Zoning Practice — August 2010
      by: Wayne Carlson, FAICP
      This article takes a look at how the Puget Sound Partnership has been helping communities in Washington State integrate LID techniques and requirements into local codes and requirements.
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    • In China, Rethinking a Resource

      Jintang County shows the way on water resource management.
      Party Secretary Wang Bo of Jintang County, located in China's Sichuan Province, raised many questions during his three-week Mayor's Training Study Tour to the U.S. in 2011. He was especially interested in how American Planners manage waterfronts, streams, and rivers.
    • The Water Demand Revolution

      We're using less water — but we've been so successful that there are transition challenges.
      Given the immensity of water resource and infrastructure challenges in the U.S., one might think that we’re collectively and individually unable to rise to the occasion. In fact, we already are. Right now water providers across the country are adjusting to ongoing success in water demand management, a quiet revolution that is affecting the use of one of our most precious resources.
    • Low-Impact Development

      PAS QuickNotes 23
      by: Larry Coffman
      This edition of PAS QuickNotes provides a primer on how low-impact development (LID) offers ecological and economic advantages over conventional site planning approaches for managing the volume and quality of stormwater.
      List price
      $10.00
      APA member & PAS subscriber
      $0.00
    • Green City, Clean Waters, Philadelphia

      Green City, Clean Waters in Philadelphia is the winner of the 2015 National Planning Excellence Award for Implementation.
    • Low Impact Development: An Alternative Approach to Site Design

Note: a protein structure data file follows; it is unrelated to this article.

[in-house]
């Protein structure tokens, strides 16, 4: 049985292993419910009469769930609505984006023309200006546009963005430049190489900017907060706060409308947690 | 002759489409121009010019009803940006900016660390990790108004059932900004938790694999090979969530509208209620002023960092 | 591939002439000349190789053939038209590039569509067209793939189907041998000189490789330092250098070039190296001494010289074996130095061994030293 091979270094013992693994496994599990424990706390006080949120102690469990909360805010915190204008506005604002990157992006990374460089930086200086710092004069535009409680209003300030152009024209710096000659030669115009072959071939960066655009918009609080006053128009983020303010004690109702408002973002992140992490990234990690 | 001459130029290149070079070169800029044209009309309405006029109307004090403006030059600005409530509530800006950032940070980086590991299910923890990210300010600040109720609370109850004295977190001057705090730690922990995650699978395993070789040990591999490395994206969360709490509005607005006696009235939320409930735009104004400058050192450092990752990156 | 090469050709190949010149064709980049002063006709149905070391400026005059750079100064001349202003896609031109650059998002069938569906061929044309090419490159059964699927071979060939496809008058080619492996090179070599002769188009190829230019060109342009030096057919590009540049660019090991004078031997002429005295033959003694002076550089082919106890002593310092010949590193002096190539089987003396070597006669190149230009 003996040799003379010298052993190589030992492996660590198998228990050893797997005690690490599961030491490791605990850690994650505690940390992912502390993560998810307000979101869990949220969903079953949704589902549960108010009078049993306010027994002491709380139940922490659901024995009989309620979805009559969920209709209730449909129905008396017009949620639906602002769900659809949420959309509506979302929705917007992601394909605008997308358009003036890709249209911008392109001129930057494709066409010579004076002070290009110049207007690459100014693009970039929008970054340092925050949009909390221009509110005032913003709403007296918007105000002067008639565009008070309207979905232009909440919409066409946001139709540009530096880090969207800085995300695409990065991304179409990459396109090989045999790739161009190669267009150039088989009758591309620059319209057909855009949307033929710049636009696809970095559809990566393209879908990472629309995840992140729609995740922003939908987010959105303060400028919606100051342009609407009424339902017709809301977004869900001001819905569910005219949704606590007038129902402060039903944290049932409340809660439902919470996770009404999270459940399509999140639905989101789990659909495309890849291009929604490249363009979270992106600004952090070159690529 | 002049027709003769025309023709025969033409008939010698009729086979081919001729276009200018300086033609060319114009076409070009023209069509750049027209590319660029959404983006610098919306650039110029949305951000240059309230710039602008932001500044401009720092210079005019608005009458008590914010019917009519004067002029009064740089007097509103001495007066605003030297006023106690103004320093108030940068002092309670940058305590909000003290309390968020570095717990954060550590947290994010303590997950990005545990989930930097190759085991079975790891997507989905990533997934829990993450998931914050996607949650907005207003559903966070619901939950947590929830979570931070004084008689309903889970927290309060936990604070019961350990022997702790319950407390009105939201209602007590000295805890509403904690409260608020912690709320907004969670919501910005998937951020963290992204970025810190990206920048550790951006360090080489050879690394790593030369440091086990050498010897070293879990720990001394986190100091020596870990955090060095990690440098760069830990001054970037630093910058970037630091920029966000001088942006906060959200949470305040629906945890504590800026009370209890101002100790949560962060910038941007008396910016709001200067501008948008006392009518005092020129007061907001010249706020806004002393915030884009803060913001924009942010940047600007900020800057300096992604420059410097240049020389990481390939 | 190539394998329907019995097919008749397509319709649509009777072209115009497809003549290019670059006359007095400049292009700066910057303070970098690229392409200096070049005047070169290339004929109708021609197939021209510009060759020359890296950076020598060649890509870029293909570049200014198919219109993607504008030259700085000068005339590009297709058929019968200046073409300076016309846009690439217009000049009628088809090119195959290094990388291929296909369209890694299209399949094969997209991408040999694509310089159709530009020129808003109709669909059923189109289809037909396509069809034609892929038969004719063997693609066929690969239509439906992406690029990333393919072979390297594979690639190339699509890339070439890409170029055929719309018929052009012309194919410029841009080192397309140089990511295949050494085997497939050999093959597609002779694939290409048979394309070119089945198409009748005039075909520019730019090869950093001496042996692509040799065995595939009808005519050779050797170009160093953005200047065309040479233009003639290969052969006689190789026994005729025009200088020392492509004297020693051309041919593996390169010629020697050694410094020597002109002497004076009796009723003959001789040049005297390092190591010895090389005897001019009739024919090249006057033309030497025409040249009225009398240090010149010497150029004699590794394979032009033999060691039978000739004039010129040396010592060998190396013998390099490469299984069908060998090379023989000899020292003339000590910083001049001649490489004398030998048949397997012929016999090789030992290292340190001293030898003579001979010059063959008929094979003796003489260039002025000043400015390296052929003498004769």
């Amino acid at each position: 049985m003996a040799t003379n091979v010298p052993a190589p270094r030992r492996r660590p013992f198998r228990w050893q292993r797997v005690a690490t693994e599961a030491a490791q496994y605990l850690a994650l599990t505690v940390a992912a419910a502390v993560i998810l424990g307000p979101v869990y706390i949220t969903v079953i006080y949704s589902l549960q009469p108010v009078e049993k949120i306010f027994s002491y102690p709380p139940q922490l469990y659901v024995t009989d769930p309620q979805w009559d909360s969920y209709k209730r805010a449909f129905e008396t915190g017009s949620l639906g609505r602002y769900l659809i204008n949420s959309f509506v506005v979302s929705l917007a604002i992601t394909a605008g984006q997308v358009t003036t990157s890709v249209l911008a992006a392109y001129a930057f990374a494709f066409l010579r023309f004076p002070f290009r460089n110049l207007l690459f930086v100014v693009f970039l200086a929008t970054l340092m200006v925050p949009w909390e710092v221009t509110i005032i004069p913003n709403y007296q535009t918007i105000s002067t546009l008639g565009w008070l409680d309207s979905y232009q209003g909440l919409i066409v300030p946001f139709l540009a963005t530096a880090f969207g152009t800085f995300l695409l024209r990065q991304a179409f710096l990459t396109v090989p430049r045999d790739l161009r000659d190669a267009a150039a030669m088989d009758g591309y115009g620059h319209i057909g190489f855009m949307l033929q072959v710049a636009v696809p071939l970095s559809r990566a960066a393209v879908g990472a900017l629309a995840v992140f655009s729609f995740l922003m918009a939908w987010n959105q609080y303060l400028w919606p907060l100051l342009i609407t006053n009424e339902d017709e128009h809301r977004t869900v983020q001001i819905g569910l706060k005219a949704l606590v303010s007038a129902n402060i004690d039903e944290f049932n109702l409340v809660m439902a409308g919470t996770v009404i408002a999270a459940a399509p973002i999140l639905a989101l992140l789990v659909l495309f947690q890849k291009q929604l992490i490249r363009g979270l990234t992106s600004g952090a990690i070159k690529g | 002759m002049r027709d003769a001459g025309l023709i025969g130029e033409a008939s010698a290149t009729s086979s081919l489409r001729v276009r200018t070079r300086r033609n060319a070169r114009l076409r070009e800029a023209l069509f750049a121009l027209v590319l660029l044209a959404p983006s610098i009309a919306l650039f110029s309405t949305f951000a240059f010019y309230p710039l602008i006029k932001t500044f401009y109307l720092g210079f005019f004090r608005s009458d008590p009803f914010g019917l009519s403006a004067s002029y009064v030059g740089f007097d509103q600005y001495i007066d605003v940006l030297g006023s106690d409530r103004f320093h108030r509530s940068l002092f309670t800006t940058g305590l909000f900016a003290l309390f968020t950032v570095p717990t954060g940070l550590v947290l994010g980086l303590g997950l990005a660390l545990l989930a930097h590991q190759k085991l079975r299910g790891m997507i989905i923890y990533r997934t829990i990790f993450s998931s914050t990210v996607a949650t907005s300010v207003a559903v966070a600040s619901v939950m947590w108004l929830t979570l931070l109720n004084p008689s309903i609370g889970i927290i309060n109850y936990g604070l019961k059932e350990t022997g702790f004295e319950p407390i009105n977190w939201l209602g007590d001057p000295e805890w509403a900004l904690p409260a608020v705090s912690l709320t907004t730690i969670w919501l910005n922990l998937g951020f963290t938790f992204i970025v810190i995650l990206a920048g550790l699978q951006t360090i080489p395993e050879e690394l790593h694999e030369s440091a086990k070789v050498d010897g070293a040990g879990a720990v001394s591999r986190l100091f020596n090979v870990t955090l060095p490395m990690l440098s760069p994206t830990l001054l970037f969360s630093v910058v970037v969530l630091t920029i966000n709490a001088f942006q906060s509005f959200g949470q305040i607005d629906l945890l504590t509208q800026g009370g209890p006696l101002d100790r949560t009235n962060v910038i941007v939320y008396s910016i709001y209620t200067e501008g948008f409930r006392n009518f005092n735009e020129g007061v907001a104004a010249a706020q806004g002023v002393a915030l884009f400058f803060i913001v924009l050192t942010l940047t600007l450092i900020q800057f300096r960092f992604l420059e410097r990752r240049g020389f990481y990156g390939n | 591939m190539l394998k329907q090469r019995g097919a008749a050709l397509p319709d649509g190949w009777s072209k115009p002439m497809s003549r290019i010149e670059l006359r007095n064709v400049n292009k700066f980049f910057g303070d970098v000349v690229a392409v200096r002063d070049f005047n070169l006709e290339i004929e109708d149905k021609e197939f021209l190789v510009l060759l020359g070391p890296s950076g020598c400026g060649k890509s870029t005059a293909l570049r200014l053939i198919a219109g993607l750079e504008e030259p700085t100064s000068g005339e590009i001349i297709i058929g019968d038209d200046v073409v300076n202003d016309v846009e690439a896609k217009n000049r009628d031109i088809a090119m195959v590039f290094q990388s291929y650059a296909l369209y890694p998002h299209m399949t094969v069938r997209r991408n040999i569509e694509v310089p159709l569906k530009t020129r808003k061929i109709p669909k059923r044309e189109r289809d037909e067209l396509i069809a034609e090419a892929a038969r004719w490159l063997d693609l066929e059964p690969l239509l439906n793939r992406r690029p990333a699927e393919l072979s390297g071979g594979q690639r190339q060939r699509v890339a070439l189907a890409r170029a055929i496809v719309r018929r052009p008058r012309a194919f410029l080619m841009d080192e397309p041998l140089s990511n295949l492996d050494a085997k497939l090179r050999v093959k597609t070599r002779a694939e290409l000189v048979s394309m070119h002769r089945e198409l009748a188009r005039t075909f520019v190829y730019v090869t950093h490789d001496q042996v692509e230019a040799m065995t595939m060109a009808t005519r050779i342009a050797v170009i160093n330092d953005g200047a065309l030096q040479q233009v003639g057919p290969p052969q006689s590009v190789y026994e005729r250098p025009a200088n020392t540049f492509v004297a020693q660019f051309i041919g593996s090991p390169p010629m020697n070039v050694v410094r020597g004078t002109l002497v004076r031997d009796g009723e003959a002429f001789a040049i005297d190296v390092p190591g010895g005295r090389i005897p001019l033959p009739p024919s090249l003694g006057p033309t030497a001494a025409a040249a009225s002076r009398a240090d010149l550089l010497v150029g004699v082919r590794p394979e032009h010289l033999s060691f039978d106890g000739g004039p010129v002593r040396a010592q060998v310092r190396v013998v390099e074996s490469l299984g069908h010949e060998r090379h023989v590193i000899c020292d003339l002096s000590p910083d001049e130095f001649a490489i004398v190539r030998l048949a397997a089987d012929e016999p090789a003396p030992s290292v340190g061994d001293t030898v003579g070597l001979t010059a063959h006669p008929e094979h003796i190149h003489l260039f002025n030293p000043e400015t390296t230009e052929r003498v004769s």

The May-June 2005 PAS Memo provides background on the development of Low Impact Development, examples of communities that have adopted LID principles, and some of the issues to address when incorporating LID into practice.
    • Planning for Rooftops: The Benefits of Green Roof Infrastructure

      The March-April 2008 PAS Memo examines the multiple public and private benefits of green roofs and offers recommendations to planners for implementing this technology in their communities.
    • Integrating Stormwater Regulation and Urban Design

      Zoning Practice — November 2006
      by: Lisa Nisenson
      This article explains new federal requirements for stormwater management and offers some words of caution about the potential unintended results of merging land-use and water regulations.
      List Price
      $10.00
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      $0.00
    • How Thirsty Is Your Community?

      Zoning Practice — May 2005
      by: Paula Van Lare
      This article looks at the relationship between lot size and water cost and consumption.
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      $0.00